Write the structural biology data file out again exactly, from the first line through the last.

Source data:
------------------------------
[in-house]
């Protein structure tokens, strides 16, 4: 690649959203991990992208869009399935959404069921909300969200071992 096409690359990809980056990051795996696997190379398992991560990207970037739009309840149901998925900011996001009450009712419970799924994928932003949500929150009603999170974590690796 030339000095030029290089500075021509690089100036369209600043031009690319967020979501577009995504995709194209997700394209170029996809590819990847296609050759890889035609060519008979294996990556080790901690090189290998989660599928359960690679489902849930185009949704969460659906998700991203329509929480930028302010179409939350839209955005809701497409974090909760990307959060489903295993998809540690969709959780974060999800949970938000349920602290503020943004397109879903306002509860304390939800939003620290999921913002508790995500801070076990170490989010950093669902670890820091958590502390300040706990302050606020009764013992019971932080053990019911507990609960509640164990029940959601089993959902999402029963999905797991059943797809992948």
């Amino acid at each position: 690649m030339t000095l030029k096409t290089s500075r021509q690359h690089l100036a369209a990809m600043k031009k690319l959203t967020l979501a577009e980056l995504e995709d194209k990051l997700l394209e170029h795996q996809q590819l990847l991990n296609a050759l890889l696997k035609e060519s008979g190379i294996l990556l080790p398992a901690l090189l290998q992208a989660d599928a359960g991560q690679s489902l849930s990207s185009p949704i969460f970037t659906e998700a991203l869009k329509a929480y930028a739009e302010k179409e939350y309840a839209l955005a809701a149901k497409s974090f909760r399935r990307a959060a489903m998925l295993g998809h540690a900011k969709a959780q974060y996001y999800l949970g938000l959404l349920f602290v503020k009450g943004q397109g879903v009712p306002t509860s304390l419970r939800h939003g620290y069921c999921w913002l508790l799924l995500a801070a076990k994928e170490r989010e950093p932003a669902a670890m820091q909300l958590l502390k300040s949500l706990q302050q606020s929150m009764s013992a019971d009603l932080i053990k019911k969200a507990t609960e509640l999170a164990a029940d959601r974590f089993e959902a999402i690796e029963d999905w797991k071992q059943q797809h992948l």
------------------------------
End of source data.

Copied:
[in-house]
């Protein structure tokens, strides 16, 4: 690649959203991990992208869009399935959404069921909300969200071992 096409690359990809980056990051795996696997190379398992991560990207970037739009309840149901998925900011996001009450009712419970799924994928932003949500929150009603999170974590690796 030339000095030029290089500075021509690089100036369209600043031009690319967020979501577009995504995709194209997700394209170029996809590819990847296609050759890889035609060519008979294996990556080790901690090189290998989660599928359960690679489902849930185009949704969460659906998700991203329509929480930028302010179409939350839209955005809701497409974090909760990307959060489903295993998809540690969709959780974060999800949970938000349920602290503020943004397109879903306002509860304390939800939003620290999921913002508790995500801070076990170490989010950093669902670890820091958590502390300040706990302050606020009764013992019971932080053990019911507990609960509640164990029940959601089993959902999402029963999905797991059943797809992948």
């Amino acid at each position: 690649m030339t000095l030029k096409t290089s500075r021509q690359h690089l100036a369209a990809m600043k031009k690319l959203t967020l979501a577009e980056l995504e995709d194209k990051l997700l394209e170029h795996q996809q590819l990847l991990n296609a050759l890889l696997k035609e060519s008979g190379i294996l990556l080790p398992a901690l090189l290998q992208a989660d599928a359960g991560q690679s489902l849930s990207s185009p949704i969460f970037t659906e998700a991203l869009k329509a929480y930028a739009e302010k179409e939350y309840a839209l955005a809701a149901k497409s974090f909760r399935r990307a959060a489903m998925l295993g998809h540690a900011k969709a959780q974060y996001y999800l949970g938000l959404l349920f602290v503020k009450g943004q397109g879903v009712p306002t509860s304390l419970r939800h939003g620290y069921c999921w913002l508790l799924l995500a801070a076990k994928e170490r989010e950093p932003a669902a670890m820091q909300l958590l502390k300040s949500l706990q302050q606020s929150m009764s013992a019971d009603l932080i053990k019911k969200a507990t609960e509640l999170a164990a029940d959601r974590f089993e959902a999402i690796e029963d999905w797991k071992q059943q797809h992948l």